Hi, gang! Laura and I are happy to announce that the new Ella calendar for 2015 is available now from It features thirteen months of all your favorite Ella photos from from the past year—all right, all right, our favorites—and for a limited time you can get it for the discounted price of only $11.99 plus shipping and handling. What a fetching bargain!

Click below to buy now, and you can keep Ella-porting around NYC with your favorite soft-coated wheaten terrier all year long.

Ella-Portation 2015 13-Month Calendar

Ella-Phantile 2014 13-Month Calendar

Ella's playing hopscotch
Ella's hanging out with Ella
Ella's interrupting a snow angel

But that's not all! If you just can't get enough of Ella, we've created an alternative calendar for 2015—actually, it's our 2015 Ella-Ternative 13-Month Calendar! Same great low price! Thirteen different super-cute photos!

2014 Ella-Ternative 13-Month Calendar

Ella's in the Pretty Gang
Ella's pensive
Ella's a reindeer

Ella says, "Rowf!" (By which she means "Get 'em both!")

Crossposted from Inhuman Swill


Elder Shunn
Tonight, Thursday, November 13, I'll be appearing here in Queens at Boundless Tales, a series that features poetry, prose, and more. I'll be reading a personal essay that encapsulates the whole of my forthcoming memoir, The Accidental Terrorist. The lineup for the evening also includes Jennifer Baker, Susana H. Case, and Aaron Poochigian. This event takes place at 7:00 pm at The Astoria Bookshop, near the Broadway stop on the N/Q line. I hope to see you there!

Thursday, November 13, 7:00 pm
Boundless Tales
The Astoria Bookshop
31-29 31st St.
Astoria, NY 11106

Crossposted from Inhuman Swill
Elder Shunn
There seems to be some confusion out there about the title of my memoir. Hey, don't feel bad about it! I brought it on myself.

In a blog post a few weeks ago, I let casually drop that I was considering changing the title from The Accidental Terrorist to Missionary Man.

You'd think I suggested that Sesame Street should change Big Bird's name to Lysander Lemonbeak. (Though it does have a certain ring.)

Let me back up a bit and give you some history. When I started work on the book, Missionary Man was my working title. The Eurythmics single of the same name had dropped in the summer of 1986, just two months before I entered the Missionary Training Center to start my two years of service. Rumors abounded (in Utah, anyway) that Annie Lennox had written the song after two Mormon missionaries knocked at her door. For a lot of us leaving on missions around that time, "Missionary Man" was our anthem.

The Accidental Terrorist (red cover concept)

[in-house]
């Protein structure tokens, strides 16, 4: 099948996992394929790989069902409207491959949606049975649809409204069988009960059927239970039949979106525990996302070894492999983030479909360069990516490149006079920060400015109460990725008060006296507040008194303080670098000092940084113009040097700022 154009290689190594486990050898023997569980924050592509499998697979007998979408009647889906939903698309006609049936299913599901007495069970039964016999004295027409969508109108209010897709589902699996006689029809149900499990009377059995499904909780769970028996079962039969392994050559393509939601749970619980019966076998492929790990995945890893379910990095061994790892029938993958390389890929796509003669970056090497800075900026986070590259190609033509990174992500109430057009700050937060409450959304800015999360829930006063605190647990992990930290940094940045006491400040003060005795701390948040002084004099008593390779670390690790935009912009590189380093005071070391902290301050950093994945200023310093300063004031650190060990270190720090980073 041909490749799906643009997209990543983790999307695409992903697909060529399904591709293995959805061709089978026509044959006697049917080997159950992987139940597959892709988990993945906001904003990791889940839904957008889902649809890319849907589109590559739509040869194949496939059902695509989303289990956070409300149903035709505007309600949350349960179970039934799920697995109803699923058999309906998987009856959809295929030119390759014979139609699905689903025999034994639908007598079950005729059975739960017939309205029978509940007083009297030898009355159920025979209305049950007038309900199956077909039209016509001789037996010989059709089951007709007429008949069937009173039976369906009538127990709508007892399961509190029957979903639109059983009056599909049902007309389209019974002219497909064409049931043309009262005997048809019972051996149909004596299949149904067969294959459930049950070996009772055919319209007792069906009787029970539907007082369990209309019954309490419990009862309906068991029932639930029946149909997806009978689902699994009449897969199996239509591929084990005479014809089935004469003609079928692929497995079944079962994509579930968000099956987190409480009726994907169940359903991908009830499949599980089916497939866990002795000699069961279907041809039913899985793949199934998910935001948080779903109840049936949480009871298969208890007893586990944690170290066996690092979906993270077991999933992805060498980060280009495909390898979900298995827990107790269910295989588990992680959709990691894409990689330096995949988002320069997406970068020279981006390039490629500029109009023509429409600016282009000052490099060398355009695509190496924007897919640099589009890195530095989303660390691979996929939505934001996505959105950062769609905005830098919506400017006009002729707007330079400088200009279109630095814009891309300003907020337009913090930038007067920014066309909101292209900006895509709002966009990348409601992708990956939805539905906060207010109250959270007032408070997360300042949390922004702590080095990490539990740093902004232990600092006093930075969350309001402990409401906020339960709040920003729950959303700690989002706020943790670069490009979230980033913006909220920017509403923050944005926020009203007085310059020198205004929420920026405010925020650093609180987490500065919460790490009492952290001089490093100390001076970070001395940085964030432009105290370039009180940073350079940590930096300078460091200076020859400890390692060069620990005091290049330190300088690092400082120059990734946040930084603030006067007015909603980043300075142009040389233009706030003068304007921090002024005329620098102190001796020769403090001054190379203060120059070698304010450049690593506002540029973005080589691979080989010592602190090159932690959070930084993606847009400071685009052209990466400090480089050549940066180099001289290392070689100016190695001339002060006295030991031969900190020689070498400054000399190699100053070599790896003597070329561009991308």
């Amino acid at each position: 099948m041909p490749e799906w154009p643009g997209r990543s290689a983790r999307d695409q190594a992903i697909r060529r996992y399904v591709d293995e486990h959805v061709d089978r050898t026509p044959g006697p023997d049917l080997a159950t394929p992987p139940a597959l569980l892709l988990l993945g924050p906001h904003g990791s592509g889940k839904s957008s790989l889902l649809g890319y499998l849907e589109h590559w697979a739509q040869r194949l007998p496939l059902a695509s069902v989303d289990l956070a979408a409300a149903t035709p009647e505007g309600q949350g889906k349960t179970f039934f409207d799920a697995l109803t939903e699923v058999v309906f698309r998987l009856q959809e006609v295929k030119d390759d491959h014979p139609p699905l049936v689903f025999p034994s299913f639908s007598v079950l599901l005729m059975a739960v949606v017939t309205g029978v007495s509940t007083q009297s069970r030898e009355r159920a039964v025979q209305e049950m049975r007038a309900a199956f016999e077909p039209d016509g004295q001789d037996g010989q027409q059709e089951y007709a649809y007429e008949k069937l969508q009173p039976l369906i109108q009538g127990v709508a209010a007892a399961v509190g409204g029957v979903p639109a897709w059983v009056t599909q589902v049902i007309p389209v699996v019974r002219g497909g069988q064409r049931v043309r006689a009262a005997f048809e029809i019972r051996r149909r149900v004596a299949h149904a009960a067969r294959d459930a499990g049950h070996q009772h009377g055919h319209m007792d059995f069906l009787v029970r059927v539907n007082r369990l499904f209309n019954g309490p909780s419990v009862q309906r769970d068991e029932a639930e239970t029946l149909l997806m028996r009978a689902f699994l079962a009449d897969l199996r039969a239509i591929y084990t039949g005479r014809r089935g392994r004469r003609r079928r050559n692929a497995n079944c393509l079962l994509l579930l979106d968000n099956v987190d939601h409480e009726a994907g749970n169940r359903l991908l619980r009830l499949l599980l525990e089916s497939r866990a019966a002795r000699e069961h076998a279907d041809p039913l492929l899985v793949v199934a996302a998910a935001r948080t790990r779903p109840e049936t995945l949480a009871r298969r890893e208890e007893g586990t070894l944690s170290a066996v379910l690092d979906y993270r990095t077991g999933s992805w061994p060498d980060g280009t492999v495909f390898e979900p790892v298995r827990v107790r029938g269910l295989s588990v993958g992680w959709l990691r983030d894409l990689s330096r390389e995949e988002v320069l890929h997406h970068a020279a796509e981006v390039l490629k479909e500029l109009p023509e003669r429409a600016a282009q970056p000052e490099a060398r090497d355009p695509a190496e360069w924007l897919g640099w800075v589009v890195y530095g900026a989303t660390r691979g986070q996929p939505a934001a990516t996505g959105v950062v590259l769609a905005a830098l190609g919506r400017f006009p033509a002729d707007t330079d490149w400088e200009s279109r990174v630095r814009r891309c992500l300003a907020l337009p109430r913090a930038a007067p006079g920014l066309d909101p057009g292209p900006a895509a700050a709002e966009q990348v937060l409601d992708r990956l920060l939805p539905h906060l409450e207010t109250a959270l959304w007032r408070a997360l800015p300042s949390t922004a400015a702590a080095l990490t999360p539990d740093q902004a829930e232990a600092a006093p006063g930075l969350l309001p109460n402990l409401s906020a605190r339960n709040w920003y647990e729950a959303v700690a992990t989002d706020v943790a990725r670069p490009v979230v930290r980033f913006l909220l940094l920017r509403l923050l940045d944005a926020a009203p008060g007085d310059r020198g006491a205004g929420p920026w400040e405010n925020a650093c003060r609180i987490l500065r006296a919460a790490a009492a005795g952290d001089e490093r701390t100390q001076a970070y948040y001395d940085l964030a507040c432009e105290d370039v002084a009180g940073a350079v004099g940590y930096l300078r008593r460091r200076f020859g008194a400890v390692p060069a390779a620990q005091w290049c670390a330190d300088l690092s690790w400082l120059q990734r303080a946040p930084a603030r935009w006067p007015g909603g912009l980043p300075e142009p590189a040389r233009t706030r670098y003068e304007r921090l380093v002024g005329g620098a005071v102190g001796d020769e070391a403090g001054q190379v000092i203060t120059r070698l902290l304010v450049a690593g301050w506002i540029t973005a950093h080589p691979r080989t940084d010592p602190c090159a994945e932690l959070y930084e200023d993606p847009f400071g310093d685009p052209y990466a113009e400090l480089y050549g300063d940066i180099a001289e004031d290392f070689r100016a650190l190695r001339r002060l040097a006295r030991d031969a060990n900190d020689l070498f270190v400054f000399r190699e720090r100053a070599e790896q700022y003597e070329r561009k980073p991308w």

As a title, Missionary Man evoked for me not just the time period of the book but the idea that this would be my coming-of-age story, a recounting of how I became both a missionary and a man. I registered the domain name (now sadly lapsed). My friend Geoff Fowler even created a logo for me to use on the website.

But then a funny thing happened. A flashier title popped into my head. The Accidental Terrorist was a grabber. It became the new working title. It never sat entirely right with me, though. It was no accident that I picked up a telephone in Calgary and made a false bomb threat. I did it with deliberately, to achieve a premeditated effect. (Sure, I premeditated for only a minute or two, but still.) Calling my act accidental has always seemed slightly wrong to me, made me feel guilty and uneasy.

Fortunately, though, The Accidental Terrorist is what I called the book when I started serializing it in my podcast back in 2006. That's how everyone who listened knows it, and that's the book they want to see.

I'm not sure why, aside from that pesky conscience of mine, I thought it would be a good idea to go back to my first working title. Yes, a few people whose opinions I respect have told me over the years that they didn't find the title appropriate, but I think I gave those opinions too much weight. When I brought up the possibility of changing the title with my wife, she told me I was being crazy and wrongheaded. When I traveled last week to Chicago for a reading and then to D.C. for the World Fantasy Convention, I ran into a large number of friends who told me I was being crazy and wrongheaded.

They were right.

This, folks, is why I'm a writer and not a marketer.

So don't worry. I got the message. Thanks for setting me straight. I have re-embraced my memoir's one, only, and proper title, and I've re-remembered all the many reasons that title is an excellent one. I've even started playing around with some illustration ideas I can eventually give to whatever artist I hire to do the book cover (one of which you can see above).